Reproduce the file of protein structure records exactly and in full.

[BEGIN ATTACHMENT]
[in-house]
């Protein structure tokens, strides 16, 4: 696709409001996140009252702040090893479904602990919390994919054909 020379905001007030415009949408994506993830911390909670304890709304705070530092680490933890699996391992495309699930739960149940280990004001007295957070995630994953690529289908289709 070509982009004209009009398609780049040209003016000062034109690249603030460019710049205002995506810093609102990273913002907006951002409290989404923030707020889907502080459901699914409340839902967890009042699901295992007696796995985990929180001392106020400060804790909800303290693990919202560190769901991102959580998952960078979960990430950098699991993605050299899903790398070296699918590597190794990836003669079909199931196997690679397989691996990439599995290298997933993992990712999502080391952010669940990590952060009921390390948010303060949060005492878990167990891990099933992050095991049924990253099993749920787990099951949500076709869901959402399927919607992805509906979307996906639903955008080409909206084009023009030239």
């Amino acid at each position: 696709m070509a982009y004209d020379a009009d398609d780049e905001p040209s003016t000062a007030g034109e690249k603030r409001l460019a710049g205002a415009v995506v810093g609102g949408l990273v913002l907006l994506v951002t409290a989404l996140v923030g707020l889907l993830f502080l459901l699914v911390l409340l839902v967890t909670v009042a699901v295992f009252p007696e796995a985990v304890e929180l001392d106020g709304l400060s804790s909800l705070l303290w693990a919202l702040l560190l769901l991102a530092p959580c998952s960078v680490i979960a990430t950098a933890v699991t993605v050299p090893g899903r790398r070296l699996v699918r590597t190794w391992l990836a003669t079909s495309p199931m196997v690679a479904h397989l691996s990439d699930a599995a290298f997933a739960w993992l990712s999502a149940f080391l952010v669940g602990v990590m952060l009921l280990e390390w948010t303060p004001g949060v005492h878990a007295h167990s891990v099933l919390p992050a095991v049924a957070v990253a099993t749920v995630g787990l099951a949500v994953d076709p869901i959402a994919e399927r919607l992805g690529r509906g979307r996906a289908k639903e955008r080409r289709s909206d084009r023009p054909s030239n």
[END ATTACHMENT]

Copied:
[in-house]
């Protein structure tokens, strides 16, 4: 696709409001996140009252702040090893479904602990919390994919054909 020379905001007030415009949408994506993830911390909670304890709304705070530092680490933890699996391992495309699930739960149940280990004001007295957070995630994953690529289908289709 070509982009004209009009398609780049040209003016000062034109690249603030460019710049205002995506810093609102990273913002907006951002409290989404923030707020889907502080459901699914409340839902967890009042699901295992007696796995985990929180001392106020400060804790909800303290693990919202560190769901991102959580998952960078979960990430950098699991993605050299899903790398070296699918590597190794990836003669079909199931196997690679397989691996990439599995290298997933993992990712999502080391952010669940990590952060009921390390948010303060949060005492878990167990891990099933992050095991049924990253099993749920787990099951949500076709869901959402399927919607992805509906979307996906639903955008080409909206084009023009030239």
């Amino acid at each position: 696709m070509a982009y004209d020379a009009d398609d780049e905001p040209s003016t000062a007030g034109e690249k603030r409001l460019a710049g205002a415009v995506v810093g609102g949408l990273v913002l907006l994506v951002t409290a989404l996140v923030g707020l889907l993830f502080l459901l699914v911390l409340l839902v967890t909670v009042a699901v295992f009252p007696e796995a985990v304890e929180l001392d106020g709304l400060s804790s909800l705070l303290w693990a919202l702040l560190l769901l991102a530092p959580c998952s960078v680490i979960a990430t950098a933890v699991t993605v050299p090893g899903r790398r070296l699996v699918r590597t190794w391992l990836a003669t079909s495309p199931m196997v690679a479904h397989l691996s990439d699930a599995a290298f997933a739960w993992l990712s999502a149940f080391l952010v669940g602990v990590m952060l009921l280990e390390w948010t303060p004001g949060v005492h878990a007295h167990s891990v099933l919390p992050a095991v049924a957070v990253a099993t749920v995630g787990l099951a949500v994953d076709p869901i959402a994919e399927r919607l992805g690529r509906g979307r996906a289908k639903e955008r080409r289709s909206d084009r023009p054909s030239n």